(10/27/00 9:58:53 am)
|Thanks guys/ new question|
Thanks guys for the help on Cinderella, I came up with the idea that Cinderella's godmother serves as an artificial mother to her and that Cinderella is led to happiness in the end by following what her godmother tells her to do.
I was wondering if any of you guys know where I can find some good websites on the Lion the witch and the wardrobe. Also for Charlottes' web. I need to find some of the themes for these books, if anybody has any ideas your help is appreciated. Thanks
(10/27/00 10:29:28 am)
|godmothers and then some|
Though your paper is done, you should have a quick look at the Cinderella in "Kissing the Witch" a collection of contemporary retellings..(aish..Emma Donoughe?) There Cinderella decides that a relationship with the fairy godmother is far more rewarding than marry the prince...and this godmother is anything but a stand in for a "mother"!
As to the other ...pop in C.S. Lewis et al in a net search. I'm sure you'll reap many sites to help you.
(10/28/00 1:02:20 am)
|Kissing the Witch|
Midori, yes, the story collection you're thinking of is "Kissing the Witch: Old Tales in New Skins," by the Irish writer Emma Donoghue. I agree that her version of Cinderella is well worth seeking out.
(Cory-Ellen, have you read this collection? This is definitely one you'll like.)
(10/28/00 8:09:18 am)
The above is from INTO THE WARDROBE, not an official site, but it has many links.
This is the official HarperCollins site. Good luck!
(2/7/01 5:55:14 pm)
|Cinderella vs. Snow White|
Speaking of papers I'm working on one myself on how marriage is made meaningful in both Cinderella and Snow White. I have some ideas but have no clue where to begin. Any opinions or suggestions from anyone? Thank you so much!
(2/8/01 6:41:15 am)
|Re: Cinderella vs. Snow White|
Alex, your theory that Cinderella finds happiness through obedience to her godmother's advice only works if you're excluding versions of the tale extant before Charles Perrault's in the 17th century. In many of these older versions, Cinderella is an angry, inventive girl who seeks her own salvation. Obedience to authority figures is a theme that became promiment in the hands of men like Perrault and the Brothers Grimm, and even more emphasized by the Victorian fairy tale editors. In Perrault's case it's particularly interesting because he was writing at a time when obedience was demanded of women, and yet he himself was surrounded by (and creatively influenced by) a radical group of women writers (like D'Aulnoy and Murat) who were using fairy tales precisely to question such assumptions.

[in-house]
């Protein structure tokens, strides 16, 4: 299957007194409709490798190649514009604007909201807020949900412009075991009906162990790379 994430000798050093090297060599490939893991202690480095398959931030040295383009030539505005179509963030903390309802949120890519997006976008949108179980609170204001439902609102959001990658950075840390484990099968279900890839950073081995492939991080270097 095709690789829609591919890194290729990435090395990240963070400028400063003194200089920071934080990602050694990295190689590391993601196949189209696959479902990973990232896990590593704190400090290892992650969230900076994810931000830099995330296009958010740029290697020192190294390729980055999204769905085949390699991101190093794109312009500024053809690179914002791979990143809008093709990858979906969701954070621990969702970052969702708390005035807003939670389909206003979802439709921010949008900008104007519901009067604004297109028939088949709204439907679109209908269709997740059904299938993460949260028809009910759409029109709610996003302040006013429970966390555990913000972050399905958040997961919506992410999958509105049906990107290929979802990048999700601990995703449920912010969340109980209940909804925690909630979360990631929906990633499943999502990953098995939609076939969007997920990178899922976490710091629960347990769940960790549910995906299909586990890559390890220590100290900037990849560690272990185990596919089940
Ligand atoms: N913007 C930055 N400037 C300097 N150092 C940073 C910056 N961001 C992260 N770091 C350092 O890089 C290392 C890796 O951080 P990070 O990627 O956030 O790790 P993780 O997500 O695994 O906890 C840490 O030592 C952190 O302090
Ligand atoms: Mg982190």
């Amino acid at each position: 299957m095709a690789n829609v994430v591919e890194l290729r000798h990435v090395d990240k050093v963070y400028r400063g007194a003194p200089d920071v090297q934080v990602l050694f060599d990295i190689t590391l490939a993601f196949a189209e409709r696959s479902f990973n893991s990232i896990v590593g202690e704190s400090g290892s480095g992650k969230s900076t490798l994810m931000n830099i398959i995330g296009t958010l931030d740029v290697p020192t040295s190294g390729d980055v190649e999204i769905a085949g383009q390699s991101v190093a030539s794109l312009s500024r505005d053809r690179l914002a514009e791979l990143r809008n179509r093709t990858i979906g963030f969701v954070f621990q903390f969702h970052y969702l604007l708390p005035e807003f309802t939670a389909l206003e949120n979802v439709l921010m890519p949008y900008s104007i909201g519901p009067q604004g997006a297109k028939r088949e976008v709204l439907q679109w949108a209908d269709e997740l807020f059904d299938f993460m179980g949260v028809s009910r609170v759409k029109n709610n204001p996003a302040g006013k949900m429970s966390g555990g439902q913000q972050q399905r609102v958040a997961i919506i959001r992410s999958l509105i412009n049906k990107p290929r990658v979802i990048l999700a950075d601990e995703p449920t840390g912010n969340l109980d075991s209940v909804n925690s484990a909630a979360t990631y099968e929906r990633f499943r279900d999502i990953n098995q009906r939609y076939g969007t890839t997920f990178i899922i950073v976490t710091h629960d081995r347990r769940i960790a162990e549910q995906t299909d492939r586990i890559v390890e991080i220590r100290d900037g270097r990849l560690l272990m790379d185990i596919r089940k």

Jane Yolen wrote a terrific essay about Cinderella in her book Touch Magic; you might find the essay and the book itself to be useful.
Edited by: Terri at: 2/8/01
(2/8/01 7:58:04 am)
|Re: Re: Cinderella vs. Snow White|
What I find so interesting about the women who pre-dated and were contemporaries of Perrault was how in many cases they were themselves suffering under the rules being imposed by husbands and kings--some of them having to live in virtual exile. The reality underpinning so many of the stories is so rich and fertile itself.
Has anyone ever written a fairy tale novel that shifts back and forth from the "real" France of D'Aulnoy and her contemporaries into the fantasies of the tales? I think it would make a fantastic book.
(2/8/01 9:10:26 am)
|Re: Re: Cinderella vs. Snow White|
Greg, I agree, it would make a great book. Delia Sherman has talked about doing something along those lines for the Tor "Fairy Tales" series. She's did a lot of reading of fairy tales from the Cabinet des fees (in French) when she was writing Porcelain Dove. When she's ready to do it, I'm ready to publish it, that's for sure.
(2/8/01 2:36:52 pm)
Your response above seems to be in referrence to matt3706 who started the thread- Alex was asking about "how marriage is made meaningful in both Cinderella and Snow White." I'll have to think about that one myself, as I've not often thought much of the marriages in the tales except for at the end. The fathers often die or drift away (in the versions I've read) and I don't think about them much.